If we test the modal we implemented in the previous example with TalkBack on mobile, we end up with the following:

Focus Trap Issue Assistive Tech
Focus trap issue with assistive tech

As we can observe in the demonstration above, the navigation focus goes beyond our trap to the underlying elements, which, in practice, are not supposed to be accessed while the modal is active.

To make this work, we could hide all the elements but the interactive element, the modal, from the assistive technologies.



We can do so by adding the aria-hidden property and setting it to true on all elements but the interactive component in focus. Doing so would inform screen readers that apart from our component, the other elements within the current document should be off limits:

<!-- ... page HTML ... -->
<script src="/trap-focus.js"></script>
<script>
  let modal = document.getElementById("registration-modal")
  let closeModalButton = document.querySelector(".close-modal")
  let openModalButton = document.querySelector(".open-modal")

  function toggleAriaHidden(allElements, exception, apply = true){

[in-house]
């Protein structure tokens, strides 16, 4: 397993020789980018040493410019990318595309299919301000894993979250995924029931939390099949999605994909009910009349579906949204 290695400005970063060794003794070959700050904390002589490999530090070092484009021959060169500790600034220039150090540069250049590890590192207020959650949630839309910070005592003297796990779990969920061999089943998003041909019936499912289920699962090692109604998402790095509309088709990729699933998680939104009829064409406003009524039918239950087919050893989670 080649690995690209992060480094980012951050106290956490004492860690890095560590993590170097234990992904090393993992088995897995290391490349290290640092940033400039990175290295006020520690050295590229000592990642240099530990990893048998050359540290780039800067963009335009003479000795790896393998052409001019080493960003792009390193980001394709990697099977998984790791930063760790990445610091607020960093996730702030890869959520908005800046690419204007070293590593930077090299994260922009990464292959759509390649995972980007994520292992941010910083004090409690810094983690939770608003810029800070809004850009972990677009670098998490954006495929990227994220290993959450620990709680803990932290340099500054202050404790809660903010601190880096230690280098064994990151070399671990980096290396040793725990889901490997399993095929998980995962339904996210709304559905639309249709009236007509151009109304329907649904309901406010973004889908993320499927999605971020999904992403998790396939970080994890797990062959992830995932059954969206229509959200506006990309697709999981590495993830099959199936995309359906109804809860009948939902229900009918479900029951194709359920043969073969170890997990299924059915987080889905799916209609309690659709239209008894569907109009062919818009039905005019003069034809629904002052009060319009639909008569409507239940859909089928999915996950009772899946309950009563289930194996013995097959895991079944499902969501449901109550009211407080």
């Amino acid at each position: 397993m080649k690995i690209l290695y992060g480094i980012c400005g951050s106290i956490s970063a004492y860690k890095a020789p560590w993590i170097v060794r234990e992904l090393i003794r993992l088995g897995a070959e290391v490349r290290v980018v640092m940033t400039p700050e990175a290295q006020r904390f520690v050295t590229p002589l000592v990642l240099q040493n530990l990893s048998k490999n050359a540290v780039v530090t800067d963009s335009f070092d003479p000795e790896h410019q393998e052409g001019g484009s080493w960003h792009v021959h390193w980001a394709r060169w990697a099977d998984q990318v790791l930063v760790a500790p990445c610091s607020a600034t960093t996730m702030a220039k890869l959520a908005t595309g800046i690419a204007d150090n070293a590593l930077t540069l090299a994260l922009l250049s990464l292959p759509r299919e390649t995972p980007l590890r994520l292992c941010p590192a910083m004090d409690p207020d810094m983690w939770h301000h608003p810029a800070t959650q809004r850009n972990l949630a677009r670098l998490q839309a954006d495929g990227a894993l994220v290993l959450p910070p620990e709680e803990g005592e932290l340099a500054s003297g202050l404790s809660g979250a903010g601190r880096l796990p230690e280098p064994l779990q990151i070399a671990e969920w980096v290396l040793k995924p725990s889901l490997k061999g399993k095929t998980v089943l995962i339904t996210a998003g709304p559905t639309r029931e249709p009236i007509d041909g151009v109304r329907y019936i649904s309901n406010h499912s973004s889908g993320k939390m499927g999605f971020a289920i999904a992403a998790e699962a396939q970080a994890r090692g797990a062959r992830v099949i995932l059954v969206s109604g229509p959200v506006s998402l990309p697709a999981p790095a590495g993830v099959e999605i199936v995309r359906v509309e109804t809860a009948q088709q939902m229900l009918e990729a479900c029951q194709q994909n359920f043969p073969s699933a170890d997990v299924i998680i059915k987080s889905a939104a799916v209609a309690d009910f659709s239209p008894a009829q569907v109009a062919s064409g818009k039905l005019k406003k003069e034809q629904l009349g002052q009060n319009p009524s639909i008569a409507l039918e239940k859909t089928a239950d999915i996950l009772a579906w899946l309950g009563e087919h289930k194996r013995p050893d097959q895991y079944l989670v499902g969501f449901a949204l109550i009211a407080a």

for(const el of allElements){
      if(el.tagName !== "script" && el !== exception)
        if(apply){
          el.setAttribute("aria-hidden", "true")
        } else {
          el.removeAttribute("aria-hidden")
        }
    }
  }

  function toggleModal() {
    if(modal.classList.contains("hide")){
      modal.classList.remove("hide")
      initiateFocusLooping(modal)
      document.addEventListener("keydown", listenToEscKeyDown, false)
    } else {
      modal.classList.add("hide")
      endFocusLooping(modal)
      document.removeEventListener("keydown", listenToEscKeyDown, false)
    }
    toggleAriaHidden(document.querySelector("body").children, modal, false)
  }

  modal.addEventListener("keydown", throttleFocus, false)
  openModalButton.addEventListener("click", toggleModal, false)
  closeModalButton.addEventListener("click", toggleModal, false)
</script>

The toggleAriaHidden() function in the code above facilitates adding aria-hidden to all the elements that ought to be inaccessible:

Focus Trap Aria Hidden
Focus trap assistive tech issue fix with aria-hidden

In the demonstration above, we can see that after having applied aria-hidden, the focus navigation does not leak into the underlying elements. However, the trouble with this fix is that in the presence of a large number of elements within a page, it becomes not only inefficient, but impractical.

To overcome that, we could leverage the aria-hidden characteristic, where all children elements under the container element where it’s applied are rendered inaccessible. However, this would require laying out the HTML documents so that elements higher up in the page’s hierarchy would be made inaccessible with aria-hidden while still maintaining the normal behavior within our pages.